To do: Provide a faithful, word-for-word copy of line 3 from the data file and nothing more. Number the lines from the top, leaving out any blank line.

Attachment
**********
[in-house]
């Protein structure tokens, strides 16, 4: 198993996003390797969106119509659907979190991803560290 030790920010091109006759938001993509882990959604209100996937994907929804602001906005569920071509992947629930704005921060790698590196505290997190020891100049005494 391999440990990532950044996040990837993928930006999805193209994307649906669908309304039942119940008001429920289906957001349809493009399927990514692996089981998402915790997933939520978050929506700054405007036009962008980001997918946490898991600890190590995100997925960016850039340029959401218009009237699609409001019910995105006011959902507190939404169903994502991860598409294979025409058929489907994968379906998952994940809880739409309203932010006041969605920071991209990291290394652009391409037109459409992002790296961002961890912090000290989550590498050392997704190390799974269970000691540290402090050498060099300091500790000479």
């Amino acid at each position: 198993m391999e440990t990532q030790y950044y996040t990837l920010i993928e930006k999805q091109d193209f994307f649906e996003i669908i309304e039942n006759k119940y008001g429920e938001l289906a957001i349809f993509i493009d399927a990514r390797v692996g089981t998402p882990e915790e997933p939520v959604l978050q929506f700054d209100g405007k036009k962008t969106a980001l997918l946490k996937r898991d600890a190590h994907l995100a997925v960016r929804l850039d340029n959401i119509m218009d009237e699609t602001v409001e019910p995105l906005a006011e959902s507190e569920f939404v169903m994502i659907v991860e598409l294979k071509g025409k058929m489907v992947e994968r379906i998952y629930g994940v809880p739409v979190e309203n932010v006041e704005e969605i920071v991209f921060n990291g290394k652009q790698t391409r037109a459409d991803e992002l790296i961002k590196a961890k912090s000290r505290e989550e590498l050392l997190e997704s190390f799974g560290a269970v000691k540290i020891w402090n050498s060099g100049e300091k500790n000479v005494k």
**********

């Amino acid at each position: 198993m391999e440990t990532q030790y950044y996040t990837l920010i993928e930006k999805q091109d193209f994307f649906e996003i669908i309304e039942n006759k119940y008001g429920e938001l289906a957001i349809f993509i493009d399927a990514r390797v692996g089981t998402p882990e915790e997933p939520v959604l978050q929506f700054d209100g405007k036009k962008t969106a980001l997918l946490k996937r898991d600890a190590h994907l995100a997925v960016r929804l850039d340029n959401i119509m218009d009237e699609t602001v409001e019910p995105l906005a006011e959902s507190e569920f939404v169903m994502i659907v991860e598409l294979k071509g025409k058929m489907v992947e994968r379906i998952y629930g994940v809880p739409v979190e309203n932010v006041e704005e969605i920071v991209f921060n990291g290394k652009q790698t391409r037109a459409d991803e992002l790296i961002k590196a961890k912090s000290r505290e989550e590498l050392l997190e997704s190390f799974g560290a269970v000691k540290i020891w402090n050498s060099g100049e300091k500790n000479v005494k």